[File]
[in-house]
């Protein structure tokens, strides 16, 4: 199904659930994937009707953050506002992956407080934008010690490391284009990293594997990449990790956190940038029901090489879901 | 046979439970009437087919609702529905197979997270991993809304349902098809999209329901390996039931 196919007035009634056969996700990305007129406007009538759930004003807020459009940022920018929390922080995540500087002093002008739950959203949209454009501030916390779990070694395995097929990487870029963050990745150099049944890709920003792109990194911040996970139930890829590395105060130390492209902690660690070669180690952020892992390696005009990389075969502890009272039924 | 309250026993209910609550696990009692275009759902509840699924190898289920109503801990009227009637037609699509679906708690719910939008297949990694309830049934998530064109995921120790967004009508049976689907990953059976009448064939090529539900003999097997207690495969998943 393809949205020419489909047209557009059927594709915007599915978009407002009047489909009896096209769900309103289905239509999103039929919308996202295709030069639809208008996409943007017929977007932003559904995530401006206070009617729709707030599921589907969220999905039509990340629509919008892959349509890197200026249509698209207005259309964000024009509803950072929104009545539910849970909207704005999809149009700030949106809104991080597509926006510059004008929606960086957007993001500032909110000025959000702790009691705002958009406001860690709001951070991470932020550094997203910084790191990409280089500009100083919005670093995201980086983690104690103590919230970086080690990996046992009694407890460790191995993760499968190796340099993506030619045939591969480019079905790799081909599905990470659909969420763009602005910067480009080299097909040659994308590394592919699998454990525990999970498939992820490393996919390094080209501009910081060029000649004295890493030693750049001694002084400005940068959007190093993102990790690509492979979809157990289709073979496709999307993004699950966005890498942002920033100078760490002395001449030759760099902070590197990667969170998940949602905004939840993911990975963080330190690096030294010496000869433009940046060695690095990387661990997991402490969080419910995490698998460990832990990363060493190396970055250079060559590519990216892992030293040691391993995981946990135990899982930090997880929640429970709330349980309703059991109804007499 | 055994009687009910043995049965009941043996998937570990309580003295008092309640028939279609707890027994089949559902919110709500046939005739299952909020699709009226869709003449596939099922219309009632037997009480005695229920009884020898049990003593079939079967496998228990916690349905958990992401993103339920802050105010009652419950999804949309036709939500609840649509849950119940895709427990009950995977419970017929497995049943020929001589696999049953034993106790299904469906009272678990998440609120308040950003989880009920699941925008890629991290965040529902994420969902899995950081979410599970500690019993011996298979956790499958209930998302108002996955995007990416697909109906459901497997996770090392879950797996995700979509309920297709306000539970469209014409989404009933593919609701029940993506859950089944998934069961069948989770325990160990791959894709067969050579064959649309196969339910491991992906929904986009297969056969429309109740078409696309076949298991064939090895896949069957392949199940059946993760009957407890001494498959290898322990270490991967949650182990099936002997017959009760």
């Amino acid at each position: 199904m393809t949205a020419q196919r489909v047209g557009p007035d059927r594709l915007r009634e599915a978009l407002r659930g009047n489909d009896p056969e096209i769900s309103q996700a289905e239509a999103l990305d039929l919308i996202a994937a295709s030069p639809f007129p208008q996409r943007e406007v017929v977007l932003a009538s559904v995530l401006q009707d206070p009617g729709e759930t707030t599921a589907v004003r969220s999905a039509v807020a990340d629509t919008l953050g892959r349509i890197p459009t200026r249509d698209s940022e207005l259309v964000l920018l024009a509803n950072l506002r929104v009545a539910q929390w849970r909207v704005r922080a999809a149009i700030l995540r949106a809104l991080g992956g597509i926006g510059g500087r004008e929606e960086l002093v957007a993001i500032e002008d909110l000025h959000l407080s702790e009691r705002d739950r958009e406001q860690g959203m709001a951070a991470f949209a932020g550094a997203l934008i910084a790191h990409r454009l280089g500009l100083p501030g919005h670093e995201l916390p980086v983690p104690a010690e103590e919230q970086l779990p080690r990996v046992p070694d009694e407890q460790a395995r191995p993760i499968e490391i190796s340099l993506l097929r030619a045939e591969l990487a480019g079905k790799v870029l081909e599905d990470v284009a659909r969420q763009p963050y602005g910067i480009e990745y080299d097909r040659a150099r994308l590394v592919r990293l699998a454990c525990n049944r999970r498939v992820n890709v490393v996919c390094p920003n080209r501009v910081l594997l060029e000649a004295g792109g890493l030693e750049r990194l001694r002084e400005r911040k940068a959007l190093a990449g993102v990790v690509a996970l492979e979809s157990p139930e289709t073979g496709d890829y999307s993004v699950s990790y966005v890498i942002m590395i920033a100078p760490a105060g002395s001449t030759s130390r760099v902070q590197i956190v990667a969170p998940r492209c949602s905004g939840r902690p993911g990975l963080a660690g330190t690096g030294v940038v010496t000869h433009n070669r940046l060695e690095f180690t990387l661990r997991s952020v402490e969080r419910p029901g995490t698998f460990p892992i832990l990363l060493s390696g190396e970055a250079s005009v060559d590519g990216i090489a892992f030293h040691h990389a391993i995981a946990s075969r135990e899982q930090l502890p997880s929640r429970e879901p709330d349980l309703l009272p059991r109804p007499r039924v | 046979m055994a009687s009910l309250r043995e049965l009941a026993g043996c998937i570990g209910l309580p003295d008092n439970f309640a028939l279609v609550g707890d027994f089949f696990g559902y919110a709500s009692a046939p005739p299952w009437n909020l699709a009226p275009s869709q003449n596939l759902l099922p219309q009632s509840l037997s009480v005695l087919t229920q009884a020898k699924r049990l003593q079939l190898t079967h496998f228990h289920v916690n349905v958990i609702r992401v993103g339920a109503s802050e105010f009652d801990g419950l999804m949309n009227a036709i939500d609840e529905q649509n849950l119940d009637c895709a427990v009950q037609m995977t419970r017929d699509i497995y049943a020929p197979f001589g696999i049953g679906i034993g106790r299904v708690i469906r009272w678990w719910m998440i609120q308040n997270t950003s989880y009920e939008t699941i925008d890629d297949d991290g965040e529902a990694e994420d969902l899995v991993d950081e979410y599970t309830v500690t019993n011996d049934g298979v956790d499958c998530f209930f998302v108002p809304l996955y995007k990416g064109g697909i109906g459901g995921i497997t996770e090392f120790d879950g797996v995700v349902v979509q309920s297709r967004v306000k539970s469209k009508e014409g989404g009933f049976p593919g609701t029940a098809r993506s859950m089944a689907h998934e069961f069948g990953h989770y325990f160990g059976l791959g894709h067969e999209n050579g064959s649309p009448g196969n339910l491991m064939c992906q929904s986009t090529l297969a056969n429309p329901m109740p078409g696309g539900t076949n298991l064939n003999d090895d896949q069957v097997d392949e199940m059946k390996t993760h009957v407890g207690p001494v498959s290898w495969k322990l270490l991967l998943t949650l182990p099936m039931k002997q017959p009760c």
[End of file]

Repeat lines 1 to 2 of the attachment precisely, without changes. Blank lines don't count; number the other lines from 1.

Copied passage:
[in-house]
């Protein structure tokens, strides 16, 4: 199904659930994937009707953050506002992956407080934008010690490391284009990293594997990449990790956190940038029901090489879901 | 046979439970009437087919609702529905197979997270991993809304349902098809999209329901390996039931 196919007035009634056969996700990305007129406007009538759930004003807020459009940022920018929390922080995540500087002093002008739950959203949209454009501030916390779990070694395995097929990487870029963050990745150099049944890709920003792109990194911040996970139930890829590395105060130390492209902690660690070669180690952020892992390696005009990389075969502890009272039924 | 309250026993209910609550696990009692275009759902509840699924190898289920109503801990009227009637037609699509679906708690719910939008297949990694309830049934998530064109995921120790967004009508049976689907990953059976009448064939090529539900003999097997207690495969998943 393809949205020419489909047209557009059927594709915007599915978009407002009047489909009896096209769900309103289905239509999103039929919308996202295709030069639809208008996409943007017929977007932003559904995530401006206070009617729709707030599921589907969220999905039509990340629509919008892959349509890197200026249509698209207005259309964000024009509803950072929104009545539910849970909207704005999809149009700030949106809104991080597509926006510059004008929606960086957007993001500032909110000025959000702790009691705002958009406001860690709001951070991470932020550094997203910084790191990409280089500009100083919005670093995201980086983690104690103590919230970086080690990996046992009694407890460790191995993760499968190796340099993506030619045939591969480019079905790799081909599905990470659909969420763009602005910067480009080299097909040659994308590394592919699998454990525990999970498939992820490393996919390094080209501009910081060029000649004295890493030693750049001694002084400005940068959007190093993102990790690509492979979809157990289709073979496709999307993004699950966005890498942002920033100078760490002395001449030759760099902070590197990667969170998940949602905004939840993911990975963080330190690096030294010496000869433009940046060695690095990387661990997991402490969080419910995490698998460990832990990363060493190396970055250079060559590519990216892992030293040691391993995981946990135990899982930090997880929640429970709330349980309703059991109804007499 | 055994009687009910043995049965009941043996998937570990309580003295008092309640028939279609707890027994089949559902919110709500046939005739299952909020699709009226869709003449596939099922219309009632037997009480005695229920009884020898049990003593079939079967496998228990916690349905958990992401993103339920802050105010009652419950999804949309036709939500609840649509849950119940895709427990009950995977419970017929497995049943020929001589696999049953034993106790299904469906009272678990998440609120308040950003989880009920699941925008890629991290965040529902994420969902899995950081979410599970500690019993011996298979956790499958209930998302108002996955995007990416697909109906459901497997996770090392879950797996995700979509309920297709306000539970469209014409989404009933593919609701029940993506859950089944998934069961069948989770325990160990791959894709067969050579064959649309196969339910491991992906929904986009297969056969429309109740078409696309076949298991064939090895896949069957392949199940059946993760009957407890001494498959290898322990270490991967949650182990099936002997017959009760």